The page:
It is worth noting that all previously published RCTs regarding the treatment effect of LT4 on pregnancy outcomes after IVF/ICSI involved small patient samples [11,12,13]. In 2017, however, a Chinese research group conducted a population-based RCT to reevaluate whether TPO-Ab-positive infertile women with normal thyroid function would benefit from LT4 supplementation with respect to pregnancy outcomes following IVF/ICSI . However, these authors observed no differences in the clinical pregnancy, live birth and miscarriage rates between the LT4-treated and untreated groups, in contrast to the previous meta-analysis. Therefore, this report aims to conduct a necessary re-summarization of the evidence from RCTs that addressed the topic of “treatment effect of LT4 on pregnancy outcomes of infertile women with SCH and/or TAI undergoing IVF/ICSI”, with the intent to provide updated information for clinicians and patients.
A systematic literature review of the PubMed, EMBASE, Web of Science, Cochrane Controlled Trials Register databases, other electronic databases, and Clinicaltrials.gov was performed to identify all relevant published studies up to April 2018. The search was limited to human studies published in English, and the following search terms were applied: (subclinical hypothyroidism OR thyroid autoimmunity OR thyroperoxidase antibody (TPO-Ab) OR thyroglobulin antibody (Tg-Ab)) AND (assisted reproductive technology (ART) OR in vitro fertilization (IVF) OR intracytoplasmic sperm injection (ICSI) OR ovarian stimulation) AND (levothyroxine OR euthyrox) AND (pregnancy outcome OR delivery OR live birth OR miscarriage OR preterm birth). The reference lists of the relevant publications were also manually searched for related studies. Two researchers independently completed the literature search and identified eligible studies. Conflicting decisions were resolved through consensus with a third researcher.
Studies were included if they satisfied the following criteria: 1) subjects were infertile couples treated with ART, 2) women were diagnosed with SCH and/or TAI prior to ART cycles; 3) pregnancy outcomes were compared between levothyroxine-treated and placebo-treated or untreated women and 4) an RCT design. Studies were excluded for the following reasons: 1) publication as an abstract, letter to editor, case report or review and 2) a failure to provide sufficient data for analysis. Generally, clinical pregnancy was diagnosed via ultrasonography 4 weeks after embryo transfer. The miscarriage rate was defined as the number of miscarriages during the first 28 weeks of gestation per clinical pregnancy. The live birth rate was defined as the number of deliveries that resulted in at least 1 live-born baby per initiated cycle beyond 28 weeks of gestation. Preterm birth was defined as the delivery of a live neonate before 37 weeks of gestation.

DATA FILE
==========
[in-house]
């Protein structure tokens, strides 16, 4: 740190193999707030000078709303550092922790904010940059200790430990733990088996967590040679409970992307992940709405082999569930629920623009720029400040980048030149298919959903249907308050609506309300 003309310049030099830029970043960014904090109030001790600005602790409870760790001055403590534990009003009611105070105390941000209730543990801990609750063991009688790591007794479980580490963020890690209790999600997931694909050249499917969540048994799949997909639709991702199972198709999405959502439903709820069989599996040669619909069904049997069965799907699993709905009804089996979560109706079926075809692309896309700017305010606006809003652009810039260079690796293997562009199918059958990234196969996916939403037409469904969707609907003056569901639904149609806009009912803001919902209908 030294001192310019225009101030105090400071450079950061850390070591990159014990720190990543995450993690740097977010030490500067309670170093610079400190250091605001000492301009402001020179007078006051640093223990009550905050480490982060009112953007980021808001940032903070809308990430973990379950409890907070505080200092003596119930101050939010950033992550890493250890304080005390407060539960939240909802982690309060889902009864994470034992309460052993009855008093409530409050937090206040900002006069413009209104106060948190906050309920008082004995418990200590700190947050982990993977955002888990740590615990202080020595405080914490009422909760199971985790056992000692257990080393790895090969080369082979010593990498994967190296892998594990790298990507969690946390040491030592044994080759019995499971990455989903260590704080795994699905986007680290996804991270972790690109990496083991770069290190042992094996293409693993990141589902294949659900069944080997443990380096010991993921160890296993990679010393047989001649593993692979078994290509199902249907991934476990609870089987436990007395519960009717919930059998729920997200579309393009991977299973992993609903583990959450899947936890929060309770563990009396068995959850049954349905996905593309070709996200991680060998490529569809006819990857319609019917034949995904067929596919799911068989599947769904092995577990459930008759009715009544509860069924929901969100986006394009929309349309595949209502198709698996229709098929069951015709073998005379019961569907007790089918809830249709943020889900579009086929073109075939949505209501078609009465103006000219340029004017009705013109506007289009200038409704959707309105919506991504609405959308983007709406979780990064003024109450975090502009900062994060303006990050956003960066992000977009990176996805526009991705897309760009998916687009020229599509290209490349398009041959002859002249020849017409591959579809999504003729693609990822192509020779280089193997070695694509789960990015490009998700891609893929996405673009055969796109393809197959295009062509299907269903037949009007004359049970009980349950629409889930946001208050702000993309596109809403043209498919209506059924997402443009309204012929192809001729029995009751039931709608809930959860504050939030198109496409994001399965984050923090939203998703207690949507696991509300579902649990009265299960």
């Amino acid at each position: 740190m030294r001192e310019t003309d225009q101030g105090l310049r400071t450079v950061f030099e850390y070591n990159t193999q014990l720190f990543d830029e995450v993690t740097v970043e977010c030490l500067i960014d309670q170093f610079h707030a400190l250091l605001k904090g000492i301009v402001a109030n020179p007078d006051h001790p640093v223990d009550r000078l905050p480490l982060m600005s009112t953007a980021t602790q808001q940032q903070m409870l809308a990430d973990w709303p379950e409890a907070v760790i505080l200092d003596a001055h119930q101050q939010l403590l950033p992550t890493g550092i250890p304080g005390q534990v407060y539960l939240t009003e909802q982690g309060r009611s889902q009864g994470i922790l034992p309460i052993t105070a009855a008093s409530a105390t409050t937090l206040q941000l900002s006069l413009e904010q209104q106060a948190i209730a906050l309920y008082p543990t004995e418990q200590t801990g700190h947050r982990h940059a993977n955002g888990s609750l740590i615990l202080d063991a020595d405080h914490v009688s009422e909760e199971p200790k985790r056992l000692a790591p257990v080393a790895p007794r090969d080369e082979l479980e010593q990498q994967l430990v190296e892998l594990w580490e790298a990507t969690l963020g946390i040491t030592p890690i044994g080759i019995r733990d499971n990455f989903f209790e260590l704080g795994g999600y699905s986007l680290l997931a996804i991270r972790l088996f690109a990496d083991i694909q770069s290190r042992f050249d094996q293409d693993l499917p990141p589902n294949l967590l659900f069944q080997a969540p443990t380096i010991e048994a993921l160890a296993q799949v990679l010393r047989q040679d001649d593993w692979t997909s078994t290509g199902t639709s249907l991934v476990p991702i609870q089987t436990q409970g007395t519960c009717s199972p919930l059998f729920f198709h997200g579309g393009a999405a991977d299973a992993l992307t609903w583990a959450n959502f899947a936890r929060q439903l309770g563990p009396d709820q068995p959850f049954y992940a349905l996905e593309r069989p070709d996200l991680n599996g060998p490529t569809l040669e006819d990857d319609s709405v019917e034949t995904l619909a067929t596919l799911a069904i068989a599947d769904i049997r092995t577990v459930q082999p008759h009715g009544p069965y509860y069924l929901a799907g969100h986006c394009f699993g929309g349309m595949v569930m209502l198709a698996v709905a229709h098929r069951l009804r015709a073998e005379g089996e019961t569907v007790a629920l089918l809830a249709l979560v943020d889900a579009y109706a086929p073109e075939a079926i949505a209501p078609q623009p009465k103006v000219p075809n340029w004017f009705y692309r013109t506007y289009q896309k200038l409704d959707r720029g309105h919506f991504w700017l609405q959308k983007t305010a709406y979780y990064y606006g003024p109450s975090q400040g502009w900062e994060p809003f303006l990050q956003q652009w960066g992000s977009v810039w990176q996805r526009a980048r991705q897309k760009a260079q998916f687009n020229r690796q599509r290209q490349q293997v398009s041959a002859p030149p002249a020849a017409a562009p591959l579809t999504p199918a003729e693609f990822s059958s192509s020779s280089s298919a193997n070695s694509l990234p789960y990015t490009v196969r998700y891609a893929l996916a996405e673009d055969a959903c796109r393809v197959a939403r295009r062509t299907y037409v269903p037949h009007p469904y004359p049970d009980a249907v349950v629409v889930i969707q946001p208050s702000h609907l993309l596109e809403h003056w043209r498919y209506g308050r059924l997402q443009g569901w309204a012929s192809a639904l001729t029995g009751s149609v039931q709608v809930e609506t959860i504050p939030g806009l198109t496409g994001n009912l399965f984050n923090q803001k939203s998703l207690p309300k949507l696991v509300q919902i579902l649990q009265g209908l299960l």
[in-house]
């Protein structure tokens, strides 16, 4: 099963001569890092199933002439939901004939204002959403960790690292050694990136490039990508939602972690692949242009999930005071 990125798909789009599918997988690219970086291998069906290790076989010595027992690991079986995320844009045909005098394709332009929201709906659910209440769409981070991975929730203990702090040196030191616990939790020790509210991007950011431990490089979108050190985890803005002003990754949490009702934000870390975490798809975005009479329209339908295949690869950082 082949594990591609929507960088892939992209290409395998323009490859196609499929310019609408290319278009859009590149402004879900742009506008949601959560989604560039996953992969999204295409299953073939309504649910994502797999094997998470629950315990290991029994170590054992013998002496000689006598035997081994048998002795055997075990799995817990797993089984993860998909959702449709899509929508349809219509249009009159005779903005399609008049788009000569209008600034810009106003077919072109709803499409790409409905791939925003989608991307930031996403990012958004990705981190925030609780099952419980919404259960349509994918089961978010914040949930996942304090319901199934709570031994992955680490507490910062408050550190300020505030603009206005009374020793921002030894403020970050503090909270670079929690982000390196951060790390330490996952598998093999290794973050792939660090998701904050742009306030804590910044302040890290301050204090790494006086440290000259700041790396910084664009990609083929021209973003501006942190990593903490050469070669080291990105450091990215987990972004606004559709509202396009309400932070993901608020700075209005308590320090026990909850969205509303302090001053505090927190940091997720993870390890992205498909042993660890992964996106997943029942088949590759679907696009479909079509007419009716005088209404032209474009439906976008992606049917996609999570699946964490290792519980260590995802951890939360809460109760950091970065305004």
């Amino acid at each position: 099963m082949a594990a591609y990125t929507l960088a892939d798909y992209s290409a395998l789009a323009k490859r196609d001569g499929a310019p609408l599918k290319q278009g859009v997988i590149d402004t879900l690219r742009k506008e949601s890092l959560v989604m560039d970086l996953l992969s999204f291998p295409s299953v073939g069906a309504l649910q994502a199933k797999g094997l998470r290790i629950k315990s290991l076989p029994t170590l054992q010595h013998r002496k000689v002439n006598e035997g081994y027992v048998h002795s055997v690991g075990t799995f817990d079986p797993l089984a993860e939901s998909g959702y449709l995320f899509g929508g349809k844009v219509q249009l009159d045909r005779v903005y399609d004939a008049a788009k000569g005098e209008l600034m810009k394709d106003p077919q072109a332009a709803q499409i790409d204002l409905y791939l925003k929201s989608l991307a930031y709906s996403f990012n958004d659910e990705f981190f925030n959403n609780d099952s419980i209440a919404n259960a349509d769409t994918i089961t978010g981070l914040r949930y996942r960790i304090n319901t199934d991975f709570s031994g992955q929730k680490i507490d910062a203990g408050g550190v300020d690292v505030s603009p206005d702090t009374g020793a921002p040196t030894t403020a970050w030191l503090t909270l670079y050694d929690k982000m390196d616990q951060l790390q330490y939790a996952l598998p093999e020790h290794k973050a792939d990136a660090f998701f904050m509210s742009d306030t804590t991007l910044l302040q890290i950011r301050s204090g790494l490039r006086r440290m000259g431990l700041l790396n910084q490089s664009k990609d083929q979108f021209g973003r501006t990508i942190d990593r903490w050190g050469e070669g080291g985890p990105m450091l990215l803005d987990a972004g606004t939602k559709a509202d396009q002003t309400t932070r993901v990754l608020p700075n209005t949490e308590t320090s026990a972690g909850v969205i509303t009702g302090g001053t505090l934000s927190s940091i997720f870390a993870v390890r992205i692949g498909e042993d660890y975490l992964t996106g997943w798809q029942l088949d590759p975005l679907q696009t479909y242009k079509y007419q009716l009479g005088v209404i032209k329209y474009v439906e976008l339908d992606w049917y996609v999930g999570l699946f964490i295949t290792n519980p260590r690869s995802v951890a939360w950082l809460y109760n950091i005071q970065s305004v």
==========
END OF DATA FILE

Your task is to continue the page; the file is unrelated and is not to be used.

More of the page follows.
Two reviewers independently extracted the following types of data from the included articles: first author, year of publication, country, patient characteristics, details of ART, causes of infertility, age, body mass index (BMI), reference values for thyroid status, patients’ thyroid status and thyroid hormone values and interventions. Data related to pregnancy outcomes, including clinical pregnancy, live birth, miscarriage and preterm delivery, were collected and expressed as numbers of events in the LT4-treated and control groups. The corresponding author was contacted for more information if the data presented in the article were inadequate for the analysis.
Quality assessment of included studies
We included only RCT studies in this review. Accordingly, we used the Jadad quality assessment scale  and the PEDro scoring systems (available at http://www.pedro.org.au/english/downloads/pedro-scale/. accessed April 28, 2018) for the quality assessment.
Quality of evidence
For all outcomes, the quality of the evidence was assessed using the criteria of the Grading of Recommendations Assessment, Development and Evaluation (GRADE) system (study limitations, consistency of effect, imprecision, indirectness, and publication bias), which specifies four levels of evidence: high, moderate, low and very low quality [17, 18]. Serious or very serious deficiencies in these criteria could lead to a downgrading of the quality of evidence by one or two levels.
All analyses were conducted using Review Manager version 5.2 software (The Cochrane Collaboration). A standard meta-analytical method was used to compare the studies included in this analysis, and the effect size and corresponding 95% confidence interval (CI) were applied to express the combined results. We used the relative risk (RR) to describe the effect sizes. We additionally used a random-effects model. The degree of heterogeneity was also measured using the I2 statistic, where values of < 25%, 25–50, and > 50% indicated low, moderate and high heterogeneity, respectively . Inter-study variance was evaluated by calculating Tau2, which represents the estimated standard deviation of the underlying effects across studies. Potential publication bias was evaluated using funnel plots. A subgroup analysis was also conducted to further analyze the effects of LT4 treatment on pregnancy outcomes among patients characterized by a positive TPO-Ab level or SCH diagnosis. The level of statistical significance was set at a P value < 0.05.